• Logical separation of applications/logs/reports.

This is more of a showcase of how project deployment makes separation possible within a consolidated environment. In the SQL Server 2012 release, the changes to SSIS around SSISDB for logging and the project deployment really started to support the case for a consolidated SSIS environment. A deployment of SSIS packages in earlier versions would allow for a single storage location but with no logical or role based grouping and minimal built in logging this would not provide any great benefit. Releases to either folders or into the MSDB would generally all sit in one area relying on naming conventions for any form of identification. Setting up different folders within the SSIS Catalog allows you to keep different applications separated and secured. The reporting will show the execution for these different folders/applications.

There are clearly benefits to putting together a consolidated environment but there are things that need careful planning. As with any environment you will need to consider an appropriate disaster recovery approach, considering high availability with SQL 2016 offering support for the SSISDB with availability groups. The approach for security for execution, separation of projects, reporting will need planning as well as permissions for CLR, third party installations on the environment and the actual execution method to use. With consolidated environment the upgrade path will be easier to identify but will also require more planning. When there are multiple SSIS installs, the sprawl can make standardising and upgrading difficult but with a shared platform if you upgrade, all projects will need to buy into the upgrade.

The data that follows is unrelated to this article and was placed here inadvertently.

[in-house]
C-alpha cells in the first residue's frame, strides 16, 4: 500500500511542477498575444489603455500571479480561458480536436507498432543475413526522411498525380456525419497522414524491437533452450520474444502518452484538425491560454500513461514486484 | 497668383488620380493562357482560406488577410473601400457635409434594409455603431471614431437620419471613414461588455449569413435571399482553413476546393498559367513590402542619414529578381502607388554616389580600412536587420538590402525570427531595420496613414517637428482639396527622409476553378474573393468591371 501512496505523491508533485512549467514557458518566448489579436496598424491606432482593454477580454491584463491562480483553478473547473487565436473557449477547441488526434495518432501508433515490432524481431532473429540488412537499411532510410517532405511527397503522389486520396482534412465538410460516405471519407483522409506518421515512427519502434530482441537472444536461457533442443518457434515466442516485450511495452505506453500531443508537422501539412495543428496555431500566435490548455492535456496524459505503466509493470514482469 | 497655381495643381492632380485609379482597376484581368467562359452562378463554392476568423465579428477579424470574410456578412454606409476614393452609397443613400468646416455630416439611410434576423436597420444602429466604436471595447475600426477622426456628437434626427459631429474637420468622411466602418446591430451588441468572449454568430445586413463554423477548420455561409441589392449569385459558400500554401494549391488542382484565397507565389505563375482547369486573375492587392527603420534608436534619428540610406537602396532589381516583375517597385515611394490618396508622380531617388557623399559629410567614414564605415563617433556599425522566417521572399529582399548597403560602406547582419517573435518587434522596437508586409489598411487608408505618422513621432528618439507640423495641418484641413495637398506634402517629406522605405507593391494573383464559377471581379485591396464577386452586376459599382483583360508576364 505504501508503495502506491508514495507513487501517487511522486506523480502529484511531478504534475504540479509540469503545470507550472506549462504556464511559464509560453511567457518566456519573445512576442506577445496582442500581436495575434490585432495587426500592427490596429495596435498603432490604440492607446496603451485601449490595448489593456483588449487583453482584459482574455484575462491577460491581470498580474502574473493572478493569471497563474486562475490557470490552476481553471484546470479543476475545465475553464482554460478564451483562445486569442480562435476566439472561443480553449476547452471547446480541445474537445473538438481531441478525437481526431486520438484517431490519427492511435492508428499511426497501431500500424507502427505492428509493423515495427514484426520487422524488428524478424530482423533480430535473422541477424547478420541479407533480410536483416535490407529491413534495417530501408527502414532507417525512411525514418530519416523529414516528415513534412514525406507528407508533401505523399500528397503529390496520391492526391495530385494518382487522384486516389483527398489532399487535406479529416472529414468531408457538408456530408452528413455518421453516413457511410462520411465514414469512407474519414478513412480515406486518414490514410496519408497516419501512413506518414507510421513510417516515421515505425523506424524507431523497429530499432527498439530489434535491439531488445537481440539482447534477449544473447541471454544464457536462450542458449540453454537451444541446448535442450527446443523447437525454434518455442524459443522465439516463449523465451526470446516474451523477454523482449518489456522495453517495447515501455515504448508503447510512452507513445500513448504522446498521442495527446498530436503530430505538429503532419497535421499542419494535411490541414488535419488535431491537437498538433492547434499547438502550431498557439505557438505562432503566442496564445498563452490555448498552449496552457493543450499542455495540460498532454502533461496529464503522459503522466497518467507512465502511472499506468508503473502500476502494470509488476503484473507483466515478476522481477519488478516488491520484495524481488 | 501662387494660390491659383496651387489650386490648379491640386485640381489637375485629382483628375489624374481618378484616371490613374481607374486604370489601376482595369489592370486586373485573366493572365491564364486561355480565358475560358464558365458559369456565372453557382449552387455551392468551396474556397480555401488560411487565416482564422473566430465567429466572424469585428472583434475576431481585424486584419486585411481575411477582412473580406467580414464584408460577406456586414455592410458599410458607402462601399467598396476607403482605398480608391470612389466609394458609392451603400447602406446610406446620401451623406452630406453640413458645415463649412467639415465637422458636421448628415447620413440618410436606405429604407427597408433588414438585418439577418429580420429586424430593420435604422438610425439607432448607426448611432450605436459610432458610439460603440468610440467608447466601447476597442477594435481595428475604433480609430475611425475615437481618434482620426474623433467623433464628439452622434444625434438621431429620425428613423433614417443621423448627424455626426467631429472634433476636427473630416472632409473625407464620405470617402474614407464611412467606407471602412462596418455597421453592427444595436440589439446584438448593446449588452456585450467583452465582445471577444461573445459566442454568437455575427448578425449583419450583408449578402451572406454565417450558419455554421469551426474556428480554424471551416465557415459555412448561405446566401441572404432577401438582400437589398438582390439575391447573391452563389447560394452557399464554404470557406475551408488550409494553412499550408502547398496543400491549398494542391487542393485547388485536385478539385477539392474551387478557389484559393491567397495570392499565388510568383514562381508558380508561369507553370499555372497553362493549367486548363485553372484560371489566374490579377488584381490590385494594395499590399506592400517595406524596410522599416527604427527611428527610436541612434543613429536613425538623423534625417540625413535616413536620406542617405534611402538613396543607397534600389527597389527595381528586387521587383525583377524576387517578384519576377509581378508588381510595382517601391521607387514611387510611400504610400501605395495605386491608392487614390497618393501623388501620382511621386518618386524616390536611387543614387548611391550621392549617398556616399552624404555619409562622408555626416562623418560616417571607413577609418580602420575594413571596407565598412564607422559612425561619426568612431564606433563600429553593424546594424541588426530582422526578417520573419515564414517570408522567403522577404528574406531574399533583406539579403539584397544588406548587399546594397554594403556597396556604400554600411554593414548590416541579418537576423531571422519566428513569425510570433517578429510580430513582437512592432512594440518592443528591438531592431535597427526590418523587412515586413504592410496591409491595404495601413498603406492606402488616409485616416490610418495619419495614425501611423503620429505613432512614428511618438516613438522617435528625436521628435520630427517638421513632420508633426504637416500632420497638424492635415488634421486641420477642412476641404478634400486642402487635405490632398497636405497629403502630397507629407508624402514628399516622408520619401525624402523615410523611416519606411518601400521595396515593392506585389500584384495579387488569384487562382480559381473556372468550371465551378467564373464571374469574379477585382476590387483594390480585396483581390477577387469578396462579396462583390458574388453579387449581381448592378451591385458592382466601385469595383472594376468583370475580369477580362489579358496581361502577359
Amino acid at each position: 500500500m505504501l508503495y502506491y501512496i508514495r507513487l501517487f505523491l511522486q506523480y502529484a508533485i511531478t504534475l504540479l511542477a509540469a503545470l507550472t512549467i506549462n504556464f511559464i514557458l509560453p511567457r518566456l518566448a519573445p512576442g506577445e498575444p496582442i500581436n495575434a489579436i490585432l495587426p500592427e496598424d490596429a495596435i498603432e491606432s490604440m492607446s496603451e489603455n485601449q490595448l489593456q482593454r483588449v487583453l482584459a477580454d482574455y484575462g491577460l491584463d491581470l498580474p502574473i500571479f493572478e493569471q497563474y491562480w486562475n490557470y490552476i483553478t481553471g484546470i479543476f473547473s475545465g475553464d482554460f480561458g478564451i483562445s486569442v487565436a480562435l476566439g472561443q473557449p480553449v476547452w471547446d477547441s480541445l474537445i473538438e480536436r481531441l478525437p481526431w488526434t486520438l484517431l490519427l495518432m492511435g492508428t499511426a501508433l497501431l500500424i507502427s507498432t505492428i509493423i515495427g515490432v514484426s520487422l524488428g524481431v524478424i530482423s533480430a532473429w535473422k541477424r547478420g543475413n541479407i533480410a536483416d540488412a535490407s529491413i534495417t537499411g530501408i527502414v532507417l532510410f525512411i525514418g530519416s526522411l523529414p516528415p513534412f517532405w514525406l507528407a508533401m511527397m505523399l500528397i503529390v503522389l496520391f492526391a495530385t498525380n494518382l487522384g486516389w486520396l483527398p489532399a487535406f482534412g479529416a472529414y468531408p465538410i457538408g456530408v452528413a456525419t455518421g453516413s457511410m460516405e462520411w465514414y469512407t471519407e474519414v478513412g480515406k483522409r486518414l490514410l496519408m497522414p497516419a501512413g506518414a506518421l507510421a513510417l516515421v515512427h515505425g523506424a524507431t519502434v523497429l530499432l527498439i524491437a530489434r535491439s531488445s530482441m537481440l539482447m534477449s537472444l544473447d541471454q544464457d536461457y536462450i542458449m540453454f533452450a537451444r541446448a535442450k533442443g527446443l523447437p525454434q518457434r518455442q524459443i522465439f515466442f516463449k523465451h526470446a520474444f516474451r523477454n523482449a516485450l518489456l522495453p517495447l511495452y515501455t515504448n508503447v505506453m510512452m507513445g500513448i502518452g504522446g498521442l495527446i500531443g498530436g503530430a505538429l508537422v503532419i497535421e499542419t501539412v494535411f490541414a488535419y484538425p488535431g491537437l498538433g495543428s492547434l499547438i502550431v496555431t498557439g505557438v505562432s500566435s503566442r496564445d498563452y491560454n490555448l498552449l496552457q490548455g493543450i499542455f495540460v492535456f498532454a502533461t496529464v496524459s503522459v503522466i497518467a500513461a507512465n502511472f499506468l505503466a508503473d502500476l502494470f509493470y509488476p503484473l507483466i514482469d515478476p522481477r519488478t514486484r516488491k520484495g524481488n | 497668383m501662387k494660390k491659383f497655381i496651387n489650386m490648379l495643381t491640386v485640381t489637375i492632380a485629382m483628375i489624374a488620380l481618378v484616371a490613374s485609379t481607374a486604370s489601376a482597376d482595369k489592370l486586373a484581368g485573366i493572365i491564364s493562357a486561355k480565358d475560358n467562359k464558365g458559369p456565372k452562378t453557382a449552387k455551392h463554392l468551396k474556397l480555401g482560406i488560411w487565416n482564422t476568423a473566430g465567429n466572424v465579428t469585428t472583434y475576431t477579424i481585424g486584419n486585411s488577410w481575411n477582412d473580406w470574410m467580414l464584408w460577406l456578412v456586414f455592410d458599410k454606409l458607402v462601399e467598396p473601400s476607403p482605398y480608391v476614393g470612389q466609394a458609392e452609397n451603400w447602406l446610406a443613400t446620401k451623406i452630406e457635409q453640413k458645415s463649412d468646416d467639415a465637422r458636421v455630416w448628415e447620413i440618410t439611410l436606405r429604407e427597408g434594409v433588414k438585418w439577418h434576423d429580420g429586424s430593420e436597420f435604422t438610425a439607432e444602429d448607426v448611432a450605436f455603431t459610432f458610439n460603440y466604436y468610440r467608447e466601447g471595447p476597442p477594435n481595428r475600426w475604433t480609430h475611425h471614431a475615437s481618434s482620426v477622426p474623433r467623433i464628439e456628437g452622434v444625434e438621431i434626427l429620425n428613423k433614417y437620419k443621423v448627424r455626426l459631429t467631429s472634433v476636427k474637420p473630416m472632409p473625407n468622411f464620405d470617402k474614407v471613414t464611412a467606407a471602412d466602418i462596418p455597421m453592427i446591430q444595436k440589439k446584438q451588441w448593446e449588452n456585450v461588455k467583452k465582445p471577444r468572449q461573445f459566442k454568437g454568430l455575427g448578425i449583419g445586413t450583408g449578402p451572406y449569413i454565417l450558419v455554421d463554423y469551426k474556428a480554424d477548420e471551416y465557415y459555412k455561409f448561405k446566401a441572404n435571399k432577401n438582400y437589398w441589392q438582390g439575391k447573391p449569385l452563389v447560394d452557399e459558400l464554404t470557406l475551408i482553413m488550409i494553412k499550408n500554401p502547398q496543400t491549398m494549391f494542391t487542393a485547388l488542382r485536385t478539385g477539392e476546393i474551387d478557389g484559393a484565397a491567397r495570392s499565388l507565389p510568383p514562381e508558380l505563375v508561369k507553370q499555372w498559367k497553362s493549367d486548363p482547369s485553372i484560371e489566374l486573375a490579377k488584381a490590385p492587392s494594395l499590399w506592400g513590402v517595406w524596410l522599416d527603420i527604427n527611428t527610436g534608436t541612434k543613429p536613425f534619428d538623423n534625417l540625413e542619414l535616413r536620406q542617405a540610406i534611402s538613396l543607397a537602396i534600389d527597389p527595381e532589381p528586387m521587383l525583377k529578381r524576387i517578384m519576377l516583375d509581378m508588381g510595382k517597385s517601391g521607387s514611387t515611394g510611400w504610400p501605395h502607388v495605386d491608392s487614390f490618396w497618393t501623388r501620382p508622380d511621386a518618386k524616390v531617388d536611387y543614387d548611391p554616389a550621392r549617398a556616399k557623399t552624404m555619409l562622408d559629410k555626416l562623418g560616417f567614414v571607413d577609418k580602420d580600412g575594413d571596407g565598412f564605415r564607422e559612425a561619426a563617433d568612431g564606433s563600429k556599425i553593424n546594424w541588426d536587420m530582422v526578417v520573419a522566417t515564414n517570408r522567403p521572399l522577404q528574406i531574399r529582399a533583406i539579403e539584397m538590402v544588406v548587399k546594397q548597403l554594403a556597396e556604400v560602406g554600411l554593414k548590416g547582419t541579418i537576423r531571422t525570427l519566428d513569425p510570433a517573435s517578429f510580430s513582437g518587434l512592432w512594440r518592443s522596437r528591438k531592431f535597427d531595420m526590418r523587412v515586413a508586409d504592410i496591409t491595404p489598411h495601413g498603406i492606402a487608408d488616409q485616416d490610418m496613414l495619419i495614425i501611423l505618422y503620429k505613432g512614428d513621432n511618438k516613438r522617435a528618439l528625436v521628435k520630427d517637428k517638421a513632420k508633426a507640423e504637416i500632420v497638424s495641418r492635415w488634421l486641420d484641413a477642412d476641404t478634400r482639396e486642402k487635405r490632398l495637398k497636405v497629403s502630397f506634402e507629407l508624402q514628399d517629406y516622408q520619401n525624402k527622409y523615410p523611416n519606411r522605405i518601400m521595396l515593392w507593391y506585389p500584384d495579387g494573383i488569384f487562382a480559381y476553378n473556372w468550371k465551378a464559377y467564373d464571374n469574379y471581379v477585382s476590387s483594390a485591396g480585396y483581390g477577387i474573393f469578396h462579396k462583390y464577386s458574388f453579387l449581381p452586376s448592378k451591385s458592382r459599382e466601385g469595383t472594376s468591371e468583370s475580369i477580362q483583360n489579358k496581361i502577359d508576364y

In addition to these obvious environmental design requirements, a shared platform will need to consider the possibility of setting up execution timetables. The benefit of a shared environment is that it is all located and maintained in one place. What it also means is that the resources are shared so administering the environment and executions will require knowledge and understanding of what the packages are doing and the time windows for execution, you might not want big jobs hitting each other.

There are clearly benefits to consolidating a SSIS platform but it needs a level of planning to make it run smoothly. The need for an appropriate design and architecture to specify the security, availability, disaster recovery and execution methods needs to go hand in hand with a consistent development approach by those producing the SSIS packages and the teams supporting the environment. If you are putting together an approach for consolidating SSIS these points can be used for validation and planning.